Tuesday, February 27, 2007

Methadone abuse a growing killer

When given in small, controlled doses, methadone is a well-documented treatment for heroin addiction. But taken in larger doses, without adequate medical supervision, and in combination with other drugs, methadone can be a drug of abuse, addiction, and death.

A federal government study found that nationwide methadone-related deaths climbed to more than 3,800 in 2004 from about 780 in 1999. Among all narcotic-related deaths in 2004, only cocaine killed more people in the United States than methadone. More from the Baltimore Sun.


Looking to Quit said...

Here is another good resource article looking at methadone:

JunkYardSaint said...

Although Prohibition ended 70 years ago, a new agenda of temperance is alive and well and growing at an incredible rate. With the advent of the internet the development of new citizen groups loosely modeled after "Mothers Against Drunk Driving" we find Methadone maintenance, highly structured with 50 years of proven efficacy, at the center of a new debate. In the media and online a lot of scary claims are being thrown around. The most dangerous of these are not those that are false; we who are reliant on Methadone assisted treatment are quick to debunk those. Rather, the dangerous ones are those that are true or partially true when there is no research clearly showing the cause and effect and that's being implied. These groups are hell bent on perpetuating the myth that methadone is "trading one addiction for another" or that it's a "number #2 killer" all the while portraying the professional working men and women who have found a new life thanks to the availablity of methadone maintenance programs as people who use your tax dollars to feed their addictions and support their immoral lifestyles. They paint a picture of uneducated, mentally unstable street thugs driving recklessly between the clinic and the ghetto, robbing little old ladies and running over unsuspecting school children, a trail of dead bodies in their wake. Noone escapes their judgemental criticism. The Doctors and clinicians are no better than the evil street pusher, derelict doctors out for money randomly give away free drugs at ridiculously high doses, supplying the community with such a glut of free methadone that it's almost forced upon the young innocent children in our communities. How else can these people come to terms with the thought that their loved one may have had some responsibility in their own death?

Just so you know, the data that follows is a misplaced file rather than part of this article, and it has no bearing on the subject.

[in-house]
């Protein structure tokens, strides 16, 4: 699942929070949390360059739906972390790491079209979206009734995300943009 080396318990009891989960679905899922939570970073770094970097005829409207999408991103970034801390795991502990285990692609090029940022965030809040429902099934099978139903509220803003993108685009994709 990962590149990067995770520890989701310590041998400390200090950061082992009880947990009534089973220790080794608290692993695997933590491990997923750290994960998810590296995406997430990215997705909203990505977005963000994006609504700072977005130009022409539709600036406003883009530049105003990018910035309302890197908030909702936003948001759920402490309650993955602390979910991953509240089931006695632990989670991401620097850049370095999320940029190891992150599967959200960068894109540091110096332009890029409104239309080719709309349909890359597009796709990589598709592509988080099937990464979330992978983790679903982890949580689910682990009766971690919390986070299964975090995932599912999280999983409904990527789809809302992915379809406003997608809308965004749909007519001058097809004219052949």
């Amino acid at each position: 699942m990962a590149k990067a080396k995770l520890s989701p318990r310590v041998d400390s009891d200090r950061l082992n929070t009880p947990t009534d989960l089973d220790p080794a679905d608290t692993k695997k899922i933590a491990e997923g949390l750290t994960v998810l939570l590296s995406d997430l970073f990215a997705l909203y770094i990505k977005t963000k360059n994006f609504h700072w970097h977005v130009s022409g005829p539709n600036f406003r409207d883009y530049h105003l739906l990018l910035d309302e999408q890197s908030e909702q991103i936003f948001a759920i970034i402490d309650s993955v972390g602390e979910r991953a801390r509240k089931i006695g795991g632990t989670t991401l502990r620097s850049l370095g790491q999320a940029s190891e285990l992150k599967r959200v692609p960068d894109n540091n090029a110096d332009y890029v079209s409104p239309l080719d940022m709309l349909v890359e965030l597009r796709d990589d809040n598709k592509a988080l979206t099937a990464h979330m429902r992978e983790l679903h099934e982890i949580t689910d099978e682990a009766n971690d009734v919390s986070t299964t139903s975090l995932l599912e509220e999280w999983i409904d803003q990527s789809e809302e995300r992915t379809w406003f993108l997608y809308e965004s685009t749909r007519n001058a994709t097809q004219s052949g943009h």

This newest group, HARMD ("Helping America Reduce Methadone Deaths") is fueled by anger and grief. Their apparent spokesperson, Melissa Zuppardi, constantly makes misleading statements about the number of people killed in methadone related deaths in an apparent effort to exaggerate the extent of the problem and enhance fundraising and legislative lobbying efforts. There is simply no legitimate reason to insist falsely that methadone related deaths are a growing epidemic. In many of these cases methadone is scape-goated, pointed to as the "cause" of death regardless of what other drugs or factors exist.

Methadone maintenance treatment gives those of us who have struggled with opiate and heroin addiction a fighting chance to take our lives back. Some stay on maintenance for the rest of their lives. Others slowly titrate down after years, even decades, of treatment. Studies done by Dr. Kreek and others have shown that Methadone heals damage done by heroin use and when taken over the long term can reinstate endorphin function making it an ideal medicine for some. Granted, there is no shortage of people who are just "out for a high", taking illicit drugs and drinking while on a program and by doing so giving Methadone a bad name. There are some people that go to clinics that struggle with mental health issues, and there are some in the inner cities that are homeless. No, Methadone patients are not all Boy Scouts or always the best of citizens, but most are good people who deserve to use a medication that has worked for us and many before us. To an opiate tolerant person there is no "high" whatsoever when maintained on a theraputic dose, regardless of the "number" of milligrams.

Granted, methadone is NOT for everyone. Just because it doesn't work for you, or because someone wasn't careful doesn't mean you have to put all your energy into a senseless War On Drugs, putting MORE restrictions on a drug that people are using to save their lives with. Neo-prohibition is NOT the answer. Putting the spot-light on the minority of MAT patients that fit the sterotypes only helps to perpetuate the stigma and is misleading. We are also lawyers, teachers, students every day working people. We are your neighbors.

Methadone maintenance treatment has had clear benefits in reducing heroin abuse and its medical and psychosocial complications, it is medically safe to use on a long-term basis, and may have broad benefits for the disrupted biology that is associated with heroin abuse. Do not buy the fake science, pumped up statistics and misleading rhetoric of these groups. Stricter laws will only make treatment less accessable, more lives will be lost, and those loved ones we all have lost will not be brought back.

Bill said...

There has been a huge increase in Methadone related deaths, a 390% increase in deaths from 1999 to 2004. This trend has continued since them, and the studies on where the drug came from was unable to determine if the drug came from a pain doc or a clinic in many instances.

Although there is a place for Methadone in treatment, it is also a dangerous drug. And some unscrupulous clinics do not drug test enough to catch deaths from other drug interactions.

I have read the HARMD pages, and it is important not to miss the points they are making about the need for closer scrutiny into the use of this drug, both as a pain medication and as a substitute medication for opiate dependency.